“We based our determinations on differences and similarities between the pattern of veins in the wings of these flies,” Eichen says, “as well as the structure of the genitalia in male specimens.” 

Broken down, here’s what they know now: Dicranomyia venusta and D. negligens are one species; D. simulans and D. pemetica are one species; and D. defuncta and D. concinna are one species.  

But you may be wondering what will they called these single species. “The typical naming convention is that when the same species is named one or more times, the valid name is the one that was described first,” Eichen explains. As such, we are left with D. venusta Bergroth, D. simulans Walker and D. defuncta Osten Sacken.  D. venusta is a western North American species, D. simulans is primarily a species of the Boreal North and D. defuncta is found across North America.   

So which species was impacting the sewage treatment plant?  They determined that it was D. defuncta, as the natural habitat for larvae of this species — on stones within splash zones in rivers — fit well with the artificial habitat of the plant’s trickling filters where water flows in thin sheets over a corrugated surface.  

In looking through the older specimens in the museum collections and capturing the data on the specimen labels, they also found that specimens had been previously collected in sewage treatment plants at least 60 years ago, but no special publications had detailed these occurrences.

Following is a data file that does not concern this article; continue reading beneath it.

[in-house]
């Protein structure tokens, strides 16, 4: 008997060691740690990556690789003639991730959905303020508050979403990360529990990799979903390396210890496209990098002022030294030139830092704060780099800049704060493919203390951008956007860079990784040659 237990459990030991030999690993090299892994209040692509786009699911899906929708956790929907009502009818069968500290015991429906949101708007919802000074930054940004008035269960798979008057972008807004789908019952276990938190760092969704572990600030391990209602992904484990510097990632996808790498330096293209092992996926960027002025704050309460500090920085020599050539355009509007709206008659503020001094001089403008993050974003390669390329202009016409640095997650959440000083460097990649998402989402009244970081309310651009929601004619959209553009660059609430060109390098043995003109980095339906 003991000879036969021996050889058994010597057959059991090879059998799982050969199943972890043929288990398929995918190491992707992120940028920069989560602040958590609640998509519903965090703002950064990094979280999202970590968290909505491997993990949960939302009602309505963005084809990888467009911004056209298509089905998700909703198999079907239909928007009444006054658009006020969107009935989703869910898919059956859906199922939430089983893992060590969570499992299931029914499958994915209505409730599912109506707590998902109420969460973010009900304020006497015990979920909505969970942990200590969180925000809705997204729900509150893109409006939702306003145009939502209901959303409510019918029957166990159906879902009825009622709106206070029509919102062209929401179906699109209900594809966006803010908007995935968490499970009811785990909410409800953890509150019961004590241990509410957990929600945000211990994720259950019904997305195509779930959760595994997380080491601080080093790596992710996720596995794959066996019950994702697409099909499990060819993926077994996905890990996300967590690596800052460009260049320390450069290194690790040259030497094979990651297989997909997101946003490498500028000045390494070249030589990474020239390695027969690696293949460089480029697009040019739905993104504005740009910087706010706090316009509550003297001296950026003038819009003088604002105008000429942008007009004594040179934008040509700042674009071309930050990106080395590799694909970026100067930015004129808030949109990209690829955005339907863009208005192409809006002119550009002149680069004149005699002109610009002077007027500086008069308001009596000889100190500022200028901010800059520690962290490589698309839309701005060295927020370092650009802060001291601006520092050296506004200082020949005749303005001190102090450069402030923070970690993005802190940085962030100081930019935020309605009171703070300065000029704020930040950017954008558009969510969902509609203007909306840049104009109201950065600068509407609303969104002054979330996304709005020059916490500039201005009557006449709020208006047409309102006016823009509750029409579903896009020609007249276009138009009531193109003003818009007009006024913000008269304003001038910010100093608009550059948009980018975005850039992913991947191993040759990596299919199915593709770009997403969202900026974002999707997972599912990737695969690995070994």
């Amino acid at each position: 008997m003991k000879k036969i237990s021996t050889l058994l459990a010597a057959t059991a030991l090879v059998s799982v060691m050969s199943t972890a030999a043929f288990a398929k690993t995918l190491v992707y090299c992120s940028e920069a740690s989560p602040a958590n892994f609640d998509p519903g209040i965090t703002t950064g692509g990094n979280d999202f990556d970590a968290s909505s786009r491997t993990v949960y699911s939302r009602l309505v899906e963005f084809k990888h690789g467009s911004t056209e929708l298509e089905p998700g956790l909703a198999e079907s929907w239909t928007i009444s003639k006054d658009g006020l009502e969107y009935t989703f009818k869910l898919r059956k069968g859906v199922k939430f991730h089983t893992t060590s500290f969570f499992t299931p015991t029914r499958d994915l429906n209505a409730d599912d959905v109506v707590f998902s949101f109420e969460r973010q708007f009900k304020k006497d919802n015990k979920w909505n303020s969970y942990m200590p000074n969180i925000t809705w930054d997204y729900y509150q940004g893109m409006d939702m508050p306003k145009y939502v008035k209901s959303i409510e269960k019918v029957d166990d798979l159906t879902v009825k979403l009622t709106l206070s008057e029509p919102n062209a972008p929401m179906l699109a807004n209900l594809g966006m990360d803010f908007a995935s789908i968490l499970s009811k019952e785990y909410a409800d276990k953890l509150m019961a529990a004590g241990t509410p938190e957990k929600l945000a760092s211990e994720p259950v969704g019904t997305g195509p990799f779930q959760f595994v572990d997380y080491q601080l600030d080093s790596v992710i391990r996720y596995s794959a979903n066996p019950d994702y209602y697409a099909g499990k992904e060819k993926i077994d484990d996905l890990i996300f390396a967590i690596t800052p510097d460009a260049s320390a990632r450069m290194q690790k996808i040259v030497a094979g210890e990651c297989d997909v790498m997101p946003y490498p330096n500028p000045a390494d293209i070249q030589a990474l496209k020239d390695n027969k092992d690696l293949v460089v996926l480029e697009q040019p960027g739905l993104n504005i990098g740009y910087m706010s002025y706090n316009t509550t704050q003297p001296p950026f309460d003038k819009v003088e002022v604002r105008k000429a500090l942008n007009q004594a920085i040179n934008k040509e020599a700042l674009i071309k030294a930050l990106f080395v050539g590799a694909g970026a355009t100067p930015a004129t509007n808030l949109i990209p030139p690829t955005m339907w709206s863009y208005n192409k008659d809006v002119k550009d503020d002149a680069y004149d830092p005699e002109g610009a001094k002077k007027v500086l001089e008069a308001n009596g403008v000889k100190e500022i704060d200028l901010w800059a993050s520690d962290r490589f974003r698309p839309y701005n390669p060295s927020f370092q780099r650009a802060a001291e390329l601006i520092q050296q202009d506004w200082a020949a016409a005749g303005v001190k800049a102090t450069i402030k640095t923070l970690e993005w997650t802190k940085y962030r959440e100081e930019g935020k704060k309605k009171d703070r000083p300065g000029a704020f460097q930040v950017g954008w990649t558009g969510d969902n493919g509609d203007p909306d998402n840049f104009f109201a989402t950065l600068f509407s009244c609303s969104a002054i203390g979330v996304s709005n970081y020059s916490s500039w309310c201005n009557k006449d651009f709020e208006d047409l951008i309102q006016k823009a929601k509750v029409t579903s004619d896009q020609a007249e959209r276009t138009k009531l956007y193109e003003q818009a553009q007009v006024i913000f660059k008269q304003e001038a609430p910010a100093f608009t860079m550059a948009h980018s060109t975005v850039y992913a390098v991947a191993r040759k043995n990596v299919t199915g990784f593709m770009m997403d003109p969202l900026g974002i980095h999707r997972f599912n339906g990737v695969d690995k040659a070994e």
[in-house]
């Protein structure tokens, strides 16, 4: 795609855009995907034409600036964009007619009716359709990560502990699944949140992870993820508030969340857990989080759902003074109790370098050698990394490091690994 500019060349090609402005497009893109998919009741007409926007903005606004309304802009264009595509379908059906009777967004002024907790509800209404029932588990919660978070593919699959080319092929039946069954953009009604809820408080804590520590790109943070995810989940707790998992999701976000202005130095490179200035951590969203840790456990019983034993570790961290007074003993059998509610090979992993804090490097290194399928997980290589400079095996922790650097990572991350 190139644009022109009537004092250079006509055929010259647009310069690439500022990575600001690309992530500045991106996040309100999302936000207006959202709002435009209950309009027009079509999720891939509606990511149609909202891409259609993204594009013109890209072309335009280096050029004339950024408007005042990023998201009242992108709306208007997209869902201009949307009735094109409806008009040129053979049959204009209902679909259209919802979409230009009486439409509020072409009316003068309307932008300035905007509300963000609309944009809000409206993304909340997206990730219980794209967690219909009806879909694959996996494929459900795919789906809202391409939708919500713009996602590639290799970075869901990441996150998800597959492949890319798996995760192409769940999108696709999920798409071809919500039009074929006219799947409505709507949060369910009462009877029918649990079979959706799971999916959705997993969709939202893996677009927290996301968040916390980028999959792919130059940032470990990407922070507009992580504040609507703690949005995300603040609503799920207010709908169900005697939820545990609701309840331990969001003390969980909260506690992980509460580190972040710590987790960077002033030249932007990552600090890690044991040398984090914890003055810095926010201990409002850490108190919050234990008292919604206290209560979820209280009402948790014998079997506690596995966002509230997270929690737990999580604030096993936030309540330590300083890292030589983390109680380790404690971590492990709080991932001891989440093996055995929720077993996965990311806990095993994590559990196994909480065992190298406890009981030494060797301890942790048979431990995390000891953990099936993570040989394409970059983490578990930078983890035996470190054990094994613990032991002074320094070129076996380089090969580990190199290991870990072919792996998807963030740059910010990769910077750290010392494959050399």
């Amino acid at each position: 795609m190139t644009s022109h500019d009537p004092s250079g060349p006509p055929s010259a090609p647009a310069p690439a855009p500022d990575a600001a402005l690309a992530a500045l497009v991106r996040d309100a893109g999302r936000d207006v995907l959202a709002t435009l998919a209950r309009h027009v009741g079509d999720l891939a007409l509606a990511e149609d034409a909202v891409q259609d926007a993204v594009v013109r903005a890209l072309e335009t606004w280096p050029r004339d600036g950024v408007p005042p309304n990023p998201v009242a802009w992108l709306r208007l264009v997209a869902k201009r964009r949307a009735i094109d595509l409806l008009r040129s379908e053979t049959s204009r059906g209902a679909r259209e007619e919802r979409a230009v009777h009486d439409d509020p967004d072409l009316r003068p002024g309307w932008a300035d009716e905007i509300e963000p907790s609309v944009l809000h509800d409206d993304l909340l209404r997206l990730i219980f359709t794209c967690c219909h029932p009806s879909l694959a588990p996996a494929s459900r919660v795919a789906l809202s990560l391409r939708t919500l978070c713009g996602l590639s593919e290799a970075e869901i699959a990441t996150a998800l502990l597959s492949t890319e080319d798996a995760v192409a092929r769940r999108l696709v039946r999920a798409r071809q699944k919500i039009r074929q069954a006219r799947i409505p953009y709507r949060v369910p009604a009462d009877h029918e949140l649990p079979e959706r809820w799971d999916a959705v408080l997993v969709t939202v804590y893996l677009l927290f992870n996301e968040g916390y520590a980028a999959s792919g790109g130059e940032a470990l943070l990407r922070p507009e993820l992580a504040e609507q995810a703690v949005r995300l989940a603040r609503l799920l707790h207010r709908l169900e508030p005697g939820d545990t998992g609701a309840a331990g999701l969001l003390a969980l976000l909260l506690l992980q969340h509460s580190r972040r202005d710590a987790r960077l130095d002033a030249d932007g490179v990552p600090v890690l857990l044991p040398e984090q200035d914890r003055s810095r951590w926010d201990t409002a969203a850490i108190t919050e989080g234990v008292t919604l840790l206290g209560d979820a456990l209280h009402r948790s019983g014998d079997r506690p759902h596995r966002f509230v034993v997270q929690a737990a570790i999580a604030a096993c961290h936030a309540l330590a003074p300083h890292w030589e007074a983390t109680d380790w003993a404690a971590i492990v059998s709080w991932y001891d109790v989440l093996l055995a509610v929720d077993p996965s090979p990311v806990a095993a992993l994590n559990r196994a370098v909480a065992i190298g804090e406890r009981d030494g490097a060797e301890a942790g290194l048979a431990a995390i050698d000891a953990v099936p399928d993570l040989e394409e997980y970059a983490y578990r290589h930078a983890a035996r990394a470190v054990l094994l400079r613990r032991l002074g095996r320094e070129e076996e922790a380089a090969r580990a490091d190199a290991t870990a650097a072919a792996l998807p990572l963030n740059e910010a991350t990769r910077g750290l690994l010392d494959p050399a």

A drawer with 154 specimens identified, labeled, and sorted by Bryan Eichen.

Why is this important? 

While sorting out the species may seem trivial, ensuring that species are properly identified is essential to the work performed by conservationists, taxonomists and museum curators. When conservationists seek to determine whether a species is at risk of extinction, they must be able to accurately survey the individuals in their habitat by using the correct identification and be able to apply the appropriate scientific knowledge in the literature to the species being observed. 

If, for instance, conservationists wanted to see whether D. venusta was endangered in a particular habitat, they may produce incorrect data if they were counting individuals of D. venusta and D. negligens separately. Similarly, many scientists look to museum collections to analyze changes in insect populations over time. They would produce an incorrect account of the history of D. venusta if they excluded specimens labeled D. negligens since both those names we now know refer to the same species. 

Eichen believes that there are probably countless examples of similar mistaken identities just waiting to be uncovered by future scientists and researchers. “And the species most likely to be improperly described are those that are regarded as uncharismatic, like crane flies,” he says. 

Since there is not a constant push for new research on smaller, less flashy species like insects, their improper identifications can go unnoticed for long periods of time. Eichen hopes that his research will inspire others to take a second look at their specimens, because they just might not be who they seem!